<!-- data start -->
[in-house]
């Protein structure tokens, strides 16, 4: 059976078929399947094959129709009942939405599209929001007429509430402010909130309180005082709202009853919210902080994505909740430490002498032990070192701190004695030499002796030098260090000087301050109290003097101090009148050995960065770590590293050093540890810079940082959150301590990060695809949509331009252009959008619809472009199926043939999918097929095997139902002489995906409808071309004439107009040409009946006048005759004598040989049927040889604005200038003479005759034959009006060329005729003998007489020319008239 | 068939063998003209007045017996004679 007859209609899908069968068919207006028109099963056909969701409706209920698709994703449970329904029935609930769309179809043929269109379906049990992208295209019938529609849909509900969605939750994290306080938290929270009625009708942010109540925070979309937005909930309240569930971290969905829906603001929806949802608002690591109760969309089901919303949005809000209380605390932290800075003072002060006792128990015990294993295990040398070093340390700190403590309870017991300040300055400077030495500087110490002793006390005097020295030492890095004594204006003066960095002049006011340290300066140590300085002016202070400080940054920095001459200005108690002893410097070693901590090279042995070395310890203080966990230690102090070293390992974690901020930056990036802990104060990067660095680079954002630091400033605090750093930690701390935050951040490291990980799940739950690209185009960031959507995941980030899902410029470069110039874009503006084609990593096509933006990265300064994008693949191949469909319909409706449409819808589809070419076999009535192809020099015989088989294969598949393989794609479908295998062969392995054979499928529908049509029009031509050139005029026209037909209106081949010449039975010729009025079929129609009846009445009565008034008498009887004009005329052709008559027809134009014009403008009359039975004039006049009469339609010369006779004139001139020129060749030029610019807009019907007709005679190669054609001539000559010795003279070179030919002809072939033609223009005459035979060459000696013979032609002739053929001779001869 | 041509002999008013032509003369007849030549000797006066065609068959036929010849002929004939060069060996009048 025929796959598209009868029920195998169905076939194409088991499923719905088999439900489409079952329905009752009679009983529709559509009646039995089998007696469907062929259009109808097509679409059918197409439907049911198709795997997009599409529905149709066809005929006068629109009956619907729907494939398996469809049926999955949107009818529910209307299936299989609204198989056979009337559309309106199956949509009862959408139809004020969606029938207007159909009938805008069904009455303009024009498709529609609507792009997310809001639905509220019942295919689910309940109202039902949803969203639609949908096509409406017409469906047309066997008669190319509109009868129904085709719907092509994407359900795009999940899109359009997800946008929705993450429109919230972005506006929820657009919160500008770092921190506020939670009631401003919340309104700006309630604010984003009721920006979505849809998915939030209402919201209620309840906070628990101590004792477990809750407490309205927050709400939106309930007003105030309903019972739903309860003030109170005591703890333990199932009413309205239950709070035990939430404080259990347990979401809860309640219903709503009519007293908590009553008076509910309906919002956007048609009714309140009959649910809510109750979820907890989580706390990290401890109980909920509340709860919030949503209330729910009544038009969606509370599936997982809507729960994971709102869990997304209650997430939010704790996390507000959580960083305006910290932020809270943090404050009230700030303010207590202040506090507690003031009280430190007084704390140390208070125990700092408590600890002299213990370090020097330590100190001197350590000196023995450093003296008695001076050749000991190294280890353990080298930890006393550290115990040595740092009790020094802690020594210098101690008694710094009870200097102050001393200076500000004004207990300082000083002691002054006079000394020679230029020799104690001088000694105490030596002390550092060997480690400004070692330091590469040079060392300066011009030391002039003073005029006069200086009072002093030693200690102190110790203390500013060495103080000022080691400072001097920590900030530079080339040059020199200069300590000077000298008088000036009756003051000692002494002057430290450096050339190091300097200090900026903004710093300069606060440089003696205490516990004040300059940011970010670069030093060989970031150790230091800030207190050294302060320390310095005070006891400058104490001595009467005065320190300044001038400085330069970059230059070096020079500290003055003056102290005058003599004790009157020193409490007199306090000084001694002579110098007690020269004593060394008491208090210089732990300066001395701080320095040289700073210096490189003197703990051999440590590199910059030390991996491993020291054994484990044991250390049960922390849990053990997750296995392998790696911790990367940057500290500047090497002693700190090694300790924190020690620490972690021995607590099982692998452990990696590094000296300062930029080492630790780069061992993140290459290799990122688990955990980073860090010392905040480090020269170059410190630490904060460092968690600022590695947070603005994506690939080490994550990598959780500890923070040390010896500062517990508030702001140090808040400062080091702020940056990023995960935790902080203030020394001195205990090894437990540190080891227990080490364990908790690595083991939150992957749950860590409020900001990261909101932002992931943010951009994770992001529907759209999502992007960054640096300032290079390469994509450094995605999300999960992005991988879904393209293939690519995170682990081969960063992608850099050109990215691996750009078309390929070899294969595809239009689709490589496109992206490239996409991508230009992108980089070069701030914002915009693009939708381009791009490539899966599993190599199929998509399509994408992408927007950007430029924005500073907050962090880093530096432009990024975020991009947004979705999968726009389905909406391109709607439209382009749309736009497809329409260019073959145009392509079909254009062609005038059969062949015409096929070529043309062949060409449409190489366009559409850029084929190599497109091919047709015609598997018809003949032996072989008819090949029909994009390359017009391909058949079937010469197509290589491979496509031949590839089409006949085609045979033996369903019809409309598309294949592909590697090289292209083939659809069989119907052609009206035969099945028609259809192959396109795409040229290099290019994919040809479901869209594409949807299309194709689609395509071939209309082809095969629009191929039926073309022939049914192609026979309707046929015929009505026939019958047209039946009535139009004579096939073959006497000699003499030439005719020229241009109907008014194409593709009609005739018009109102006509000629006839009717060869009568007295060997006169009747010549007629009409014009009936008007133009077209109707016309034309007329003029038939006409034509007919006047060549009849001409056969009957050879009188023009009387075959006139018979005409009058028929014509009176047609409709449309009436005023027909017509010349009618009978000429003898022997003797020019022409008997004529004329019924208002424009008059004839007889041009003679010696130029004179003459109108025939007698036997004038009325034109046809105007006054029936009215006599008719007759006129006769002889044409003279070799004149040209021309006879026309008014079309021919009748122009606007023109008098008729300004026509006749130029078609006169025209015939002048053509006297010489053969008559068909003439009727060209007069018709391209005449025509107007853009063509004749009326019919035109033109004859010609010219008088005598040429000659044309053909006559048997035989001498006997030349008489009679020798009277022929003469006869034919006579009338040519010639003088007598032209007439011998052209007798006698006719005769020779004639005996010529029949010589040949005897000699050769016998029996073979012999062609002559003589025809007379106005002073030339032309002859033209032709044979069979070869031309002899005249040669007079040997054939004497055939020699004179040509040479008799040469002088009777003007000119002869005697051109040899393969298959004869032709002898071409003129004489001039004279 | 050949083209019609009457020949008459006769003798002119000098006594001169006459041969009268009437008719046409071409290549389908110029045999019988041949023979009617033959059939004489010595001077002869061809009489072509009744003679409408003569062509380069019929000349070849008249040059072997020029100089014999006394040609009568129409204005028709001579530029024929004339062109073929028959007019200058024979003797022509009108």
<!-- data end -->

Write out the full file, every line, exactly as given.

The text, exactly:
[in-house]
């Protein structure tokens, strides 16, 4: 059976078929399947094959129709009942939405599209929001007429509430402010909130309180005082709202009853919210902080994505909740430490002498032990070192701190004695030499002796030098260090000087301050109290003097101090009148050995960065770590590293050093540890810079940082959150301590990060695809949509331009252009959008619809472009199926043939999918097929095997139902002489995906409808071309004439107009040409009946006048005759004598040989049927040889604005200038003479005759034959009006060329005729003998007489020319008239 | 068939063998003209007045017996004679 007859209609899908069968068919207006028109099963056909969701409706209920698709994703449970329904029935609930769309179809043929269109379906049990992208295209019938529609849909509900969605939750994290306080938290929270009625009708942010109540925070979309937005909930309240569930971290969905829906603001929806949802608002690591109760969309089901919303949005809000209380605390932290800075003072002060006792128990015990294993295990040398070093340390700190403590309870017991300040300055400077030495500087110490002793006390005097020295030492890095004594204006003066960095002049006011340290300066140590300085002016202070400080940054920095001459200005108690002893410097070693901590090279042995070395310890203080966990230690102090070293390992974690901020930056990036802990104060990067660095680079954002630091400033605090750093930690701390935050951040490291990980799940739950690209185009960031959507995941980030899902410029470069110039874009503006084609990593096509933006990265300064994008693949191949469909319909409706449409819808589809070419076999009535192809020099015989088989294969598949393989794609479908295998062969392995054979499928529908049509029009031509050139005029026209037909209106081949010449039975010729009025079929129609009846009445009565008034008498009887004009005329052709008559027809134009014009403008009359039975004039006049009469339609010369006779004139001139020129060749030029610019807009019907007709005679190669054609001539000559010795003279070179030919002809072939033609223009005459035979060459000696013979032609002739053929001779001869 | 041509002999008013032509003369007849030549000797006066065609068959036929010849002929004939060069060996009048 025929796959598209009868029920195998169905076939194409088991499923719905088999439900489409079952329905009752009679009983529709559509009646039995089998007696469907062929259009109808097509679409059918197409439907049911198709795997997009599409529905149709066809005929006068629109009956619907729907494939398996469809049926999955949107009818529910209307299936299989609204198989056979009337559309309106199956949509009862959408139809004020969606029938207007159909009938805008069904009455303009024009498709529609609507792009997310809001639905509220019942295919689910309940109202039902949803969203639609949908096509409406017409469906047309066997008669190319509109009868129904085709719907092509994407359900795009999940899109359009997800946008929705993450429109919230972005506006929820657009919160500008770092921190506020939670009631401003919340309104700006309630604010984003009721920006979505849809998915939030209402919201209620309840906070628990101590004792477990809750407490309205927050709400939106309930007003105030309903019972739903309860003030109170005591703890333990199932009413309205239950709070035990939430404080259990347990979401809860309640219903709503009519007293908590009553008076509910309906919002956007048609009714309140009959649910809510109750979820907890989580706390990290401890109980909920509340709860919030949503209330729910009544038009969606509370599936997982809507729960994971709102869990997304209650997430939010704790996390507000959580960083305006910290932020809270943090404050009230700030303010207590202040506090507690003031009280430190007084704390140390208070125990700092408590600890002299213990370090020097330590100190001197350590000196023995450093003296008695001076050749000991190294280890353990080298930890006393550290115990040595740092009790020094802690020594210098101690008694710094009870200097102050001393200076500000004004207990300082000083002691002054006079000394020679230029020799104690001088000694105490030596002390550092060997480690400004070692330091590469040079060392300066011009030391002039003073005029006069200086009072002093030693200690102190110790203390500013060495103080000022080691400072001097920590900030530079080339040059020199200069300590000077000298008088000036009756003051000692002494002057430290450096050339190091300097200090900026903004710093300069606060440089003696205490516990004040300059940011970010670069030093060989970031150790230091800030207190050294302060320390310095005070006891400058104490001595009467005065320190300044001038400085330069970059230059070096020079500290003055003056102290005058003599004790009157020193409490007199306090000084001694002579110098007690020269004593060394008491208090210089732990300066001395701080320095040289700073210096490189003197703990051999440590590199910059030390991996491993020291054994484990044991250390049960922390849990053990997750296995392998790696911790990367940057500290500047090497002693700190090694300790924190020690620490972690021995607590099982692998452990990696590094000296300062930029080492630790780069061992993140290459290799990122688990955990980073860090010392905040480090020269170059410190630490904060460092968690600022590695947070603005994506690939080490994550990598959780500890923070040390010896500062517990508030702001140090808040400062080091702020940056990023995960935790902080203030020394001195205990090894437990540190080891227990080490364990908790690595083991939150992957749950860590409020900001990261909101932002992931943010951009994770992001529907759209999502992007960054640096300032290079390469994509450094995605999300999960992005991988879904393209293939690519995170682990081969960063992608850099050109990215691996750009078309390929070899294969595809239009689709490589496109992206490239996409991508230009992108980089070069701030914002915009693009939708381009791009490539899966599993190599199929998509399509994408992408927007950007430029924005500073907050962090880093530096432009990024975020991009947004979705999968726009389905909406391109709607439209382009749309736009497809329409260019073959145009392509079909254009062609005038059969062949015409096929070529043309062949060409449409190489366009559409850029084929190599497109091919047709015609598997018809003949032996072989008819090949029909994009390359017009391909058949079937010469197509290589491979496509031949590839089409006949085609045979033996369903019809409309598309294949592909590697090289292209083939659809069989119907052609009206035969099945028609259809192959396109795409040229290099290019994919040809479901869209594409949807299309194709689609395509071939209309082809095969629009191929039926073309022939049914192609026979309707046929015929009505026939019958047209039946009535139009004579096939073959006497000699003499030439005719020229241009109907008014194409593709009609005739018009109102006509000629006839009717060869009568007295060997006169009747010549007629009409014009009936008007133009077209109707016309034309007329003029038939006409034509007919006047060549009849001409056969009957050879009188023009009387075959006139018979005409009058028929014509009176047609409709449309009436005023027909017509010349009618009978000429003898022997003797020019022409008997004529004329019924208002424009008059004839007889041009003679010696130029004179003459109108025939007698036997004038009325034109046809105007006054029936009215006599008719007759006129006769002889044409003279070799004149040209021309006879026309008014079309021919009748122009606007023109008098008729300004026509006749130029078609006169025209015939002048053509006297010489053969008559068909003439009727060209007069018709391209005449025509107007853009063509004749009326019919035109033109004859010609010219008088005598040429000659044309053909006559048997035989001498006997030349008489009679020798009277022929003469006869034919006579009338040519010639003088007598032209007439011998052209007798006698006719005769020779004639005996010529029949010589040949005897000699050769016998029996073979012999062609002559003589025809007379106005002073030339032309002859033209032709044979069979070869031309002899005249040669007079040997054939004497055939020699004179040509040479008799040469002088009777003007000119002869005697051109040899393969298959004869032709002898071409003129004489001039004279 | 050949083209019609009457020949008459006769003798002119000098006594001169006459041969009268009437008719046409071409290549389908110029045999019988041949023979009617033959059939004489010595001077002869061809009489072509009744003679409408003569062509380069019929000349070849008249040059072997020029100089014999006394040609009568129409204005028709001579530029024929004339062109073929028959007019200058024979003797022509009108």